enterprisesecuritymag

Security Vendors: Leveraging Partnerships and Reducing Risk

Michael A. Clancy, Chief Security Officer, Enterprise Resiliency & Security, Fannie Mae

Michael A. Clancy, Chief Security Officer, Enterprise Resiliency & Security, Fannie Mae

In thinking of the pandemic, we are reminded that you should not wait for a crisis to make a plan. Stretching the adage further, the start of a crisis is not the time to be meeting your vendor’s leadership team for the first time to compare notes. This is especially true with your security providers. Successfully navigating through a crisis, each with its own unique challenges, requires leveraging established relationships to ensure stability during uncertain times. And as for posing unique challenges, the COVID-19 pandemic is in a class all its own.

With work from home the new norm in many corporate settings, the need for security and safety in the workplace remains paramount. Reduced building occupancy does not diminish overall risk, and instead presents its own set of challenges to manage. Whether it is monitoring fire or intrusion alarms, the array of security tools we deploy during “normal” times remain fundamental as we protect our essential on-site personnel and property. The good news is that many essential security functions,includingretrieving access reports to facilitate contact tracing,running a 24/7 operations center, or tracking threats can be done remotely and efficiently. Success relies ona continuity plan that leverages matured relationships with critical vendors.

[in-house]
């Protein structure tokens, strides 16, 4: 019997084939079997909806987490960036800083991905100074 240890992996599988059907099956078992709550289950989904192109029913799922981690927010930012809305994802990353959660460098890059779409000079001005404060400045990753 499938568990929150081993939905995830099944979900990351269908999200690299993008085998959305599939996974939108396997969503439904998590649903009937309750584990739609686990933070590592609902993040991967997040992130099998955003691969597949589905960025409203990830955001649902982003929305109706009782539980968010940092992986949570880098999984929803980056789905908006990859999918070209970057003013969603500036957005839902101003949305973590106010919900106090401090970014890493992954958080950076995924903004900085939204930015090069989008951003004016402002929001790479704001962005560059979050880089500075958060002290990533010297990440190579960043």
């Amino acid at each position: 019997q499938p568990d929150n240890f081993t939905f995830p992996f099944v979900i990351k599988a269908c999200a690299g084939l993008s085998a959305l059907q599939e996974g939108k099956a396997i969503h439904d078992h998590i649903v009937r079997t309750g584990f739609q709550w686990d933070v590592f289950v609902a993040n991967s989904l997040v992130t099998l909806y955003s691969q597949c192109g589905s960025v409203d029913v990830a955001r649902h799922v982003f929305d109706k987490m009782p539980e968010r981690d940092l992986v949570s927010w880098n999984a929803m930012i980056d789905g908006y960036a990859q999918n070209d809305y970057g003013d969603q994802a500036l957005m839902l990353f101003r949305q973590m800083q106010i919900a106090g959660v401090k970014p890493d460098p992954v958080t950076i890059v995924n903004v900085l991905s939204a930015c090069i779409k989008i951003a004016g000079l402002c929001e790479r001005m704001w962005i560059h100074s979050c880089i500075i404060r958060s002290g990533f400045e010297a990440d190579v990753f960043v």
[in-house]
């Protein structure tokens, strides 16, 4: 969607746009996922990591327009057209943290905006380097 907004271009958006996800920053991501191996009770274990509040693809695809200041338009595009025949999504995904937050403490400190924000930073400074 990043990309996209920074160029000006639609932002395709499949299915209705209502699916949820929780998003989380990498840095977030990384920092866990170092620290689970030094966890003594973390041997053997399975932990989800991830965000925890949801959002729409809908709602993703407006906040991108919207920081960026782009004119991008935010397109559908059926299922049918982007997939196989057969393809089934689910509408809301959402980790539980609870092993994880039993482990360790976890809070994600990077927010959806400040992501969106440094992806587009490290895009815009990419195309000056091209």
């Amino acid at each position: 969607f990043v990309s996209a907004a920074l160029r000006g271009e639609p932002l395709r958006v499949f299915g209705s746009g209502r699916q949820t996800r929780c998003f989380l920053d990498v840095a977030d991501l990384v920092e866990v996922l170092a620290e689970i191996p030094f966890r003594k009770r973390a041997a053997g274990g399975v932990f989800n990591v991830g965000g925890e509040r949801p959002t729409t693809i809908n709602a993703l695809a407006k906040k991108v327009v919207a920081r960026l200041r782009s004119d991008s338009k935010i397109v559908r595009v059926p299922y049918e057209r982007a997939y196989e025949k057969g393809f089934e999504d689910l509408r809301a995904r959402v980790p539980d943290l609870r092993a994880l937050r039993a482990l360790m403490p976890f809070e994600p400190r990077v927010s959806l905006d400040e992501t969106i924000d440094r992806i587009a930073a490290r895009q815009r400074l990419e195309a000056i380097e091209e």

"Investing in and nurturing a strong partnership where your security vendor feels like a valued part of the team is integral to success, especially during times of crisis when you need to pivot quickly"

The COVID-19 pandemic has been instructive. As a base line, business continuity plans must consider the criticality of third-party security services to ensure uninterrupted coverage, and the continuity manager, to achieve true resiliency, must understand fully the security function and process. The pandemic has hammered this lesson home.Asa security leader, it is incumbent upon you to ensure your team is positioned to execute on the physical security continuity plan. This takes, in part, understanding your vendor’s capabilities and their continuity plans. Your vendor’s vulnerabilities become your operational vulnerabilities. For example, just as you may be operating with reduced on-site staff during a crisis, your security vendor is likely operating under the same restrictions. That said, other than providing you with requisite security coverage, is your vendor able to provide and sustain other support functions necessary to address risk? For instance, if your 24 x 7 security control or operations center is primarily staffed with contractors, do they have the capability to go remote? Do critical security contractor staff have access to systems and equipment to facilitate remote operation in a loss of facility scenario? These are the questions that must be answered before the crisis to ensure continuity of business.

The inability to deliver on critical security services such as threat monitoring and response during times of crisis amounts to a business disruption. You must enable your security vendor by providing workaround strategies such as remote work support, just as you do for employees. Doing so will ensure you meet the needs of the business, as well as meet employee security and safety expectations.

Setting yourself up for success goes beyond the four corners of a supplier contract. Investing in and nurturing a strong partnership where your security vendor feels like a valued part of the teamis integral to success, especially during times of crisis when you need to pivot quickly. A strategic partnership, based on mutual respect and aligned goals, is foundational to vendor relationship management and a pathway to promoting safety and security.

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